“Perhaps it is better to wake up after all, even to suffer, rather than to remain a dupe to illusions all one’s life.”
Kate Chopin, The Awakening
The Awakening, by Kate Chopin, was first published in 1899. The book is seen as a landmark work of early feminism and a precursor of American modernist literature. Set in New Orleans, it can also be considered among the first Southern works in a tradition that would culminate with the modern works of Faulkner, Flannery O’Connor, Eudora Welty, Katherine Anne Porter, and Tennessee Williams.
Kate Chopin, born Katherine O’Flaherty (February 8, 1850 – August 22, 1904) was an American author of short stories and novels based in Louisiana. Within a decade of her death, Chopin was widely recognized as one of the leading writers of her time. In 1915, Fred Lewis Pattee wrote, “some of [Chopin’s] work is equal to the best that has been produced in France or even in America. [She displayed] what may be described as a native aptitude for narration amounting almost to genius.”
Our Guest: Shauna Rensch
Shauna Rensch is a wife and mother of four kids ages 15 to 5. She grew up in the north suburbs of Chicago but moved to Arizona with her family at the end of high school. She started at ASU but took time off to get married and have her first child. She went back to school in order to complete a bachelor’s degree at NAU and started teaching kindergarten. She has taught from kindergarten up through sixth grade and completed a master’s in elementary education from NAU in 2015. She has taken the last two years off from teaching but looks forward to more work within the education field in the future. Shauna loves reading, long walks with beautiful views, and road trips with her family.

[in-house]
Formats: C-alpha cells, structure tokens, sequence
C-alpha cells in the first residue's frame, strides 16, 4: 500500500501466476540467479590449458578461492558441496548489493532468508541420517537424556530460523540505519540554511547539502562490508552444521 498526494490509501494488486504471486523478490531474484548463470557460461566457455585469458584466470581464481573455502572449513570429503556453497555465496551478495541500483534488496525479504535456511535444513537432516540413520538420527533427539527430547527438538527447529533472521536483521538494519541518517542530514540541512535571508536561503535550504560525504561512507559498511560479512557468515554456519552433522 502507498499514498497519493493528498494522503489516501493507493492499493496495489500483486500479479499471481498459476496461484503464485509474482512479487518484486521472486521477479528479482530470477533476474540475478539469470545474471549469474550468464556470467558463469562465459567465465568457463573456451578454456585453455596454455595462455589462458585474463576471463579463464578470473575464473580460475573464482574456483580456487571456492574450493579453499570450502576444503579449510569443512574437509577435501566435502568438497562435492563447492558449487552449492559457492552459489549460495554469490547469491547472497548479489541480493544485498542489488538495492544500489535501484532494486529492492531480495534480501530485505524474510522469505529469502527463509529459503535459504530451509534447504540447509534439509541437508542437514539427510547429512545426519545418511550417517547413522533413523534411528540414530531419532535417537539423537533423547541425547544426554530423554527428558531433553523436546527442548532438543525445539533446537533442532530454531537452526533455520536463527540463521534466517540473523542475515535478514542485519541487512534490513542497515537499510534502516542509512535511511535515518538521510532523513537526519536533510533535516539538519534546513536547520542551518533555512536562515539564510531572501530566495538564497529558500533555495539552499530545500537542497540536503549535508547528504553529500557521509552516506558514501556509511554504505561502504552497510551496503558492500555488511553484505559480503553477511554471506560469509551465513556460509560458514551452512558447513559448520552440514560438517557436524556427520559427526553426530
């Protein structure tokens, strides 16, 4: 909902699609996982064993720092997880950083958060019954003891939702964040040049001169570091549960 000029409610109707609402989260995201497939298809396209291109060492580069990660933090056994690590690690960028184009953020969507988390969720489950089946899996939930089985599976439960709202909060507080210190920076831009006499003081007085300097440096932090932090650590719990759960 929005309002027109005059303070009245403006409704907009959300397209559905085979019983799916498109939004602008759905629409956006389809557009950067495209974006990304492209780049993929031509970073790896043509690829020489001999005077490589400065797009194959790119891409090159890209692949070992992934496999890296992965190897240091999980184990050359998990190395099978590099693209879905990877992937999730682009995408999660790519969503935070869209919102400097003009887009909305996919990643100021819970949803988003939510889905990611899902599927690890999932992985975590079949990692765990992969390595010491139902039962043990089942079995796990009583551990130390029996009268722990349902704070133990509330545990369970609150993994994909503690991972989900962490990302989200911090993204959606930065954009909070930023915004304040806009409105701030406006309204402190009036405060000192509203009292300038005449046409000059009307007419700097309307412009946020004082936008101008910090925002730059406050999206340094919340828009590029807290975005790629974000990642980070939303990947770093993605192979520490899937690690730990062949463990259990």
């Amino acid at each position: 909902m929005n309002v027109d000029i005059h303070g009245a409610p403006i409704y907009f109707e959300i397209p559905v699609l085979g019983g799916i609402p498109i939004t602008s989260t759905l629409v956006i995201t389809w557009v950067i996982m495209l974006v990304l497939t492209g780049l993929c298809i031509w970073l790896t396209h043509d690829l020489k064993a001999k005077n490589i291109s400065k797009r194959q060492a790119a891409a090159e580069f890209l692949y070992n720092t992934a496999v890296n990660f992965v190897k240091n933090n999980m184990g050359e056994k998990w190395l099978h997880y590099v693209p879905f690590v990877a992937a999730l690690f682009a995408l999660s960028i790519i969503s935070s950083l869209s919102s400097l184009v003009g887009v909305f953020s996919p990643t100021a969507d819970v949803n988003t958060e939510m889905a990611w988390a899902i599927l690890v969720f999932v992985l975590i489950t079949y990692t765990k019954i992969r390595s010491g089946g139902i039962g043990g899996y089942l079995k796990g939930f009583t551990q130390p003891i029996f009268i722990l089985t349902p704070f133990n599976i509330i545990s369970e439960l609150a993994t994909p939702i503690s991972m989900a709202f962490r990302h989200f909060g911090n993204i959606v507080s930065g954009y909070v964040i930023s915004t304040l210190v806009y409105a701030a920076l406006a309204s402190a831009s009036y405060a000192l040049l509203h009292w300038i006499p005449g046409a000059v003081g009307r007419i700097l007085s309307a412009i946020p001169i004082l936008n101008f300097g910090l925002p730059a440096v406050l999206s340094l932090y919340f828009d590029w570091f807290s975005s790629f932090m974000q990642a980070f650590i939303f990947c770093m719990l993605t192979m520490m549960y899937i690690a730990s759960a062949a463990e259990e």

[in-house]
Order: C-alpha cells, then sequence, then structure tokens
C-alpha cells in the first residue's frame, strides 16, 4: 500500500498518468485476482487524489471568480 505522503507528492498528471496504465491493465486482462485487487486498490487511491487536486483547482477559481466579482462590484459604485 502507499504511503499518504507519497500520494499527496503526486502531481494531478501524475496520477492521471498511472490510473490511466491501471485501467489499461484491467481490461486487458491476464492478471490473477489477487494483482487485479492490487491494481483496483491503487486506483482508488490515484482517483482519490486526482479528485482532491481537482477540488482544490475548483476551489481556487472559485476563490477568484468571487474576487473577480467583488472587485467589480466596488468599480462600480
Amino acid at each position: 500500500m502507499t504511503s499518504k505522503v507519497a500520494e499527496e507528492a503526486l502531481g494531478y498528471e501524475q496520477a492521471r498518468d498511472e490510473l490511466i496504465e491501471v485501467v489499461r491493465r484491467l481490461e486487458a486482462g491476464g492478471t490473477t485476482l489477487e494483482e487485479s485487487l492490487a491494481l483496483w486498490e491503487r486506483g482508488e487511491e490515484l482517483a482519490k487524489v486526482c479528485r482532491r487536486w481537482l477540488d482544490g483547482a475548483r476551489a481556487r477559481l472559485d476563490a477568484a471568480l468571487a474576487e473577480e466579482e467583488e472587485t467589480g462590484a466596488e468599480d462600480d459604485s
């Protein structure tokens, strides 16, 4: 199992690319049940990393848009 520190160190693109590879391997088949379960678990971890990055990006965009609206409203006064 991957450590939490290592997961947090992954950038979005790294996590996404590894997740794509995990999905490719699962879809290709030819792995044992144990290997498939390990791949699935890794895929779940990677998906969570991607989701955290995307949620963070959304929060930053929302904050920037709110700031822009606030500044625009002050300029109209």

“Woman …is a very peculiar and delicate organism. It would require an inspired psychologist to deal successfully with them. …Most women are moody and whimsical.”– A doctor, commenting on women in Kate Chopin’s “The Awakening“
This book absolutely blew my mind – I read it three times. Overlaps a little with Eisler, but goes way deeper and travels farther forward in history. This book Just the other day someone told me that there were fewer women in STEM fields because women’s brains can’t do Math. I replied, “Well, Mary Wollstonecraft says, ‘It cannot be demonstrated that woman is essentially inferior to man, because she has always been subjugated.” Wollstonecraft’s book is full of useful sound bites on relevant topics including nature vs. nurture, reason vs. emotion, and the role of beauty. And discussing these issues with razor-witted marriage and family therapist Meagan Cahoon Alder made the discussion especially rich.
“I suppose this is what you would call unwomanly, but I have got into a habit of expressing myself. It doesn’t matter to me, and you may think me unwomanly if you like.”– Edna, in Kate Chopin’s “The Awakening“
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